is not a lot of this rise in price the real action of supply and demand? what does it cost to live similarly in europe where there are even more people and less selection? does the rise of cost curve take into account population increases and land availability decreases or does it just look at what things should cost now were population and land availability to remain constant?

where i live, florida's been getting a pretty bad reputation lately but it is still a very desirable place to live. where else in the country can you bike to the beach year round yet pay 1/2 or even way less of what it costs to live in new jersey, where i wouldn't live even if i could afford it. i don't think it is all fake equity. i think it is so expensive there because there are just so many people. five minutes on just one of their highways will tell you that.
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Old 09-28-2007, 01:33 PM   #18
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Hey get a look at this place..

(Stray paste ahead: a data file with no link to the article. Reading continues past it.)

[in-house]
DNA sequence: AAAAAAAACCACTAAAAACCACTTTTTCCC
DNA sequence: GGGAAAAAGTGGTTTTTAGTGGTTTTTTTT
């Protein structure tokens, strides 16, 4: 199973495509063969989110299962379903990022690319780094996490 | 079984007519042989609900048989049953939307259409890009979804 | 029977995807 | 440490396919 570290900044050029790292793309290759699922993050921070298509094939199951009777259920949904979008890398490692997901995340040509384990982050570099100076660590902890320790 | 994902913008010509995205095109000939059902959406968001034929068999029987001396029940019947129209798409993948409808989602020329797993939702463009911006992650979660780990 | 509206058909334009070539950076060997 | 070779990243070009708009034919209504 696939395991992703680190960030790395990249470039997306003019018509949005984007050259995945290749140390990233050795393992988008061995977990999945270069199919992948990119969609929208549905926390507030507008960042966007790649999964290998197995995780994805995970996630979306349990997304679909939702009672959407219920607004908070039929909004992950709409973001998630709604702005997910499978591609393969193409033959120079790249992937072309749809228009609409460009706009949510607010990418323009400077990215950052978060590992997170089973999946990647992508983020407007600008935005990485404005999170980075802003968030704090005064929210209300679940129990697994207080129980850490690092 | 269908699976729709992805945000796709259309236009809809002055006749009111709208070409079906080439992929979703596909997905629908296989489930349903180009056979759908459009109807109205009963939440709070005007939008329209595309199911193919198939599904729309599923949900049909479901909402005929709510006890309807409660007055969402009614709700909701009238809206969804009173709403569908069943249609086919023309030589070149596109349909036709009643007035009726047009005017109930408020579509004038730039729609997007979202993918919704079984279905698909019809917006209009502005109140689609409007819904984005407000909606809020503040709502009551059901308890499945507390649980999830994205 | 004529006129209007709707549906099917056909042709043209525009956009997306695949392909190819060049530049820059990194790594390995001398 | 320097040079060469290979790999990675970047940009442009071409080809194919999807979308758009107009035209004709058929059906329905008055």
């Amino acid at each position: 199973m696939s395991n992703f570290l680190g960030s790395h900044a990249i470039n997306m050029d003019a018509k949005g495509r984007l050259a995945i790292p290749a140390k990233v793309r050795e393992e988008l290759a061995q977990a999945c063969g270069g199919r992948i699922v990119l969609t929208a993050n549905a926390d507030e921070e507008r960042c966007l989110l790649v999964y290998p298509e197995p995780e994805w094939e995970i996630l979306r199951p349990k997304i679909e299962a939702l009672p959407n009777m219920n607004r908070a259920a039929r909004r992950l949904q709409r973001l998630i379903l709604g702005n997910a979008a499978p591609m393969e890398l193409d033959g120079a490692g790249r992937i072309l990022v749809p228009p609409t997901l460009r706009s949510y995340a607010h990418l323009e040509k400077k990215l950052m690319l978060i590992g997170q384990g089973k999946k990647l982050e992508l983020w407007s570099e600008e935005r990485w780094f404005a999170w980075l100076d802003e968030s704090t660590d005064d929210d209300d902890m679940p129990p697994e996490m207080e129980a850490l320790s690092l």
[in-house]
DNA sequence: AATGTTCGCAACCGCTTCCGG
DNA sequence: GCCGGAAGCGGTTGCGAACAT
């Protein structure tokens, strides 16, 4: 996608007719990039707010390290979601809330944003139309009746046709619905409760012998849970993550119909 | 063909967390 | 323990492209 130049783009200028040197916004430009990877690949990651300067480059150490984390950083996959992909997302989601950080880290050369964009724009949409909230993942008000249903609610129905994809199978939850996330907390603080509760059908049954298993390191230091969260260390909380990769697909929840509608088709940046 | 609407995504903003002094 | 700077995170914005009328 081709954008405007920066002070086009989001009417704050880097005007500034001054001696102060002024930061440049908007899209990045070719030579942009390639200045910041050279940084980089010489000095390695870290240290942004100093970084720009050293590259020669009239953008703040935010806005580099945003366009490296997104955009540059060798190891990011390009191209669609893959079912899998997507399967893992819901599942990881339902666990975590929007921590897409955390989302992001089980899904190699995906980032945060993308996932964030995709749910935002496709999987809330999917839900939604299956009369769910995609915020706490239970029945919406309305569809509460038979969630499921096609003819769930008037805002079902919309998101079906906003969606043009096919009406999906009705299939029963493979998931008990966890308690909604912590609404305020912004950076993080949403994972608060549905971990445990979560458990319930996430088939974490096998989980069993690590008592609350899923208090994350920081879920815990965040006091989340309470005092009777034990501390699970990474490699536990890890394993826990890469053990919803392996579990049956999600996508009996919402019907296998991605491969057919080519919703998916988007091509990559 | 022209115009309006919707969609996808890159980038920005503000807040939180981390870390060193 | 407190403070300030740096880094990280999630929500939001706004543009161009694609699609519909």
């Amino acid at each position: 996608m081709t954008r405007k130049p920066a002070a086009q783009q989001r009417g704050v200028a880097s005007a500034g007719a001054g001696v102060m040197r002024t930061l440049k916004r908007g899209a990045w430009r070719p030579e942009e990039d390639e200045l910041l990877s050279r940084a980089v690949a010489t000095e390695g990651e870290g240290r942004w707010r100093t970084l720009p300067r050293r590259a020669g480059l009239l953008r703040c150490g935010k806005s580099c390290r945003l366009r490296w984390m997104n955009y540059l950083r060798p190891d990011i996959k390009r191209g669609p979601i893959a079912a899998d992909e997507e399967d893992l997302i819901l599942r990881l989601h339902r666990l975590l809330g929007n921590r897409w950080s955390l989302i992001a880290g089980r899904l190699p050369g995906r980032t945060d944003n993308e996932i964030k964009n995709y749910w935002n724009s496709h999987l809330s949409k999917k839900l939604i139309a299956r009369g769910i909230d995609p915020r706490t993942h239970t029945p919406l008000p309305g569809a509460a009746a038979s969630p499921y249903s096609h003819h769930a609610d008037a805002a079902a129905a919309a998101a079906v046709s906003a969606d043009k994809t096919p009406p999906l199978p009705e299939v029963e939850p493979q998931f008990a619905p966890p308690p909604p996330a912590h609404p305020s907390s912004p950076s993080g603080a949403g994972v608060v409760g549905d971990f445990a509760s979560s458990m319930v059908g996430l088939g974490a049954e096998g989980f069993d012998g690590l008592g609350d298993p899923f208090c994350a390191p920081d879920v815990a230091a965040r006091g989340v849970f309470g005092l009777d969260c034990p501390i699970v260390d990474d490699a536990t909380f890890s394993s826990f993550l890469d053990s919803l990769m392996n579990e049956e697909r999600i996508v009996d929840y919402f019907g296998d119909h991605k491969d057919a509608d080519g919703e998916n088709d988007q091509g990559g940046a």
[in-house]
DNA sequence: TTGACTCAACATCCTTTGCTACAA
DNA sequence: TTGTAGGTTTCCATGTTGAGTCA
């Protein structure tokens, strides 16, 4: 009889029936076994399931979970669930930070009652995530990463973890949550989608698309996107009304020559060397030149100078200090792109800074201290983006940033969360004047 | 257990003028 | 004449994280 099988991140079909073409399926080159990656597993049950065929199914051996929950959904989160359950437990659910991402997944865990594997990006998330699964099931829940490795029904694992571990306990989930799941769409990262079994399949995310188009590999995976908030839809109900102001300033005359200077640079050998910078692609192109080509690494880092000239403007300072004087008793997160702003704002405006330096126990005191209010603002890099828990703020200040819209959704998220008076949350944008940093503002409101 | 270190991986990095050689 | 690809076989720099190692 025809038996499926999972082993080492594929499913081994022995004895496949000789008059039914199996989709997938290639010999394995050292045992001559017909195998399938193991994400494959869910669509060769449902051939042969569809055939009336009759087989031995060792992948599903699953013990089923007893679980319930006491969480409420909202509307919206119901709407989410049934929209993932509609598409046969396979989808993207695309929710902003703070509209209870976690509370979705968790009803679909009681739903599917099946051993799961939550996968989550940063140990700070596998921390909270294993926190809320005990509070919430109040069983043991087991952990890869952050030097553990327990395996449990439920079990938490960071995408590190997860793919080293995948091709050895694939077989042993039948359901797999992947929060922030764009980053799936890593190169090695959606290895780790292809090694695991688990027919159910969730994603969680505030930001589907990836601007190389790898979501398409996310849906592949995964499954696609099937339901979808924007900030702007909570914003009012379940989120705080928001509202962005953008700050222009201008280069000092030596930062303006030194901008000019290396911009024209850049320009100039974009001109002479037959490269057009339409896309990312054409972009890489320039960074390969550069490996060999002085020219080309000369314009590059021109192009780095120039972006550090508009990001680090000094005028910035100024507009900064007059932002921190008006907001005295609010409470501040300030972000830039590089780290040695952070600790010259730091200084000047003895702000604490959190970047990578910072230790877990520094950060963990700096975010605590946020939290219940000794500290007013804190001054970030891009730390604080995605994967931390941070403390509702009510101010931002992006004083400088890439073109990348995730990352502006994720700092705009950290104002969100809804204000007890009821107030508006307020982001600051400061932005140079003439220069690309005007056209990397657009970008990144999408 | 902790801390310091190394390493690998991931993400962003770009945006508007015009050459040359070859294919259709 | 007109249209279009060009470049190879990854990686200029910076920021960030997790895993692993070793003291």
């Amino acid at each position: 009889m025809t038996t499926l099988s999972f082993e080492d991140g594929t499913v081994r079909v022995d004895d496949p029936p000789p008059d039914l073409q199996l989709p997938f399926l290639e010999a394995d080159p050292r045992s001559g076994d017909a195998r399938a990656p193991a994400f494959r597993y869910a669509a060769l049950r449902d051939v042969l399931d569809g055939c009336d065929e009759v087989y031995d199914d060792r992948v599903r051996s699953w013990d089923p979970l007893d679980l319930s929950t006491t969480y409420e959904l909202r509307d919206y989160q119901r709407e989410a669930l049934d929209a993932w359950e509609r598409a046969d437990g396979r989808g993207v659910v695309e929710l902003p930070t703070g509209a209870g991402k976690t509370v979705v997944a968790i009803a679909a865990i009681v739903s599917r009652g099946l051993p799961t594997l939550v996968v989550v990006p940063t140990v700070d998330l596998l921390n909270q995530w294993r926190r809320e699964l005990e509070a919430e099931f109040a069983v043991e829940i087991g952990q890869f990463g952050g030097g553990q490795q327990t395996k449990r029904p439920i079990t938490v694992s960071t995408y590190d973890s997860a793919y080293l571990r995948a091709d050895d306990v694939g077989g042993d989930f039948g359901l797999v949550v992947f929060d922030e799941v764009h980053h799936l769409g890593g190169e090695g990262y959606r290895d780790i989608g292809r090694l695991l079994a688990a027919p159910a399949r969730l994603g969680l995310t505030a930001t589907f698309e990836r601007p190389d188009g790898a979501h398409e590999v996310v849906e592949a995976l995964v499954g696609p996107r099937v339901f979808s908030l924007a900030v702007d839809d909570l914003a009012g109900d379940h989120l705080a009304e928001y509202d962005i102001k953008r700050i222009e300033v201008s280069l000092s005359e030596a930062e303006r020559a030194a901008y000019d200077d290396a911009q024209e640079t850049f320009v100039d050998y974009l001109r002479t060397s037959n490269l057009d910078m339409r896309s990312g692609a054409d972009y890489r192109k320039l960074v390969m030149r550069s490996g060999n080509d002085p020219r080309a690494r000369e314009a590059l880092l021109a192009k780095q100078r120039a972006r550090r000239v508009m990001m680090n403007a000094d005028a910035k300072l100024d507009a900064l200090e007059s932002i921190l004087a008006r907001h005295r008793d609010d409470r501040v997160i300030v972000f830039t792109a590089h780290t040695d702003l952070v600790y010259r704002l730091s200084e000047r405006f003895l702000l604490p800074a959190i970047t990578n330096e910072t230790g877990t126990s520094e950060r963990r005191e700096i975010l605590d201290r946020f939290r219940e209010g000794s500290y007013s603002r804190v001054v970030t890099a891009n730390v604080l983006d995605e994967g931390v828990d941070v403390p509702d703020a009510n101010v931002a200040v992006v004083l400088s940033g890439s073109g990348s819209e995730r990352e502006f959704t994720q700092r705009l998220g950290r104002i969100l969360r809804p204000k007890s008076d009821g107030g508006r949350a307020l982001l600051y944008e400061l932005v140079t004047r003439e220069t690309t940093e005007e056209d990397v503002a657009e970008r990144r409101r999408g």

$9,500
4 Bed, 1 Bath
1,534 Sq. Ft.
0.02 Acres
MAHANOY CITY, PA 17948

Single Family Property, Approximately 0.02 acre(s), Year Built: 1913, Waterfront property, Two and a half story, Basement, Dining room
Only 2.5 hours to Manhattan, too! It says it is waterfront. Must be a nice part of town.
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Old 09-28-2007, 01:50 PM   #19
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Only 2.5 hours to Manhattan, too! It says it is waterfront. Must be a nice part of town.
I wonder why houses in rural Pennsylvania are so cheap? I have noticed that before, online. I have never been to PA, though. You'd think that speculators would be snapping those up right and left since somebody would surely want to live in a place that cheap. (Good thing I'm not a real estate speculator, because obviously I would not be any good at it! LOL)
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Old 09-28-2007, 03:56 PM   #20
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is there still a job opening there cleaning up after the horse and buggies? i might consider that.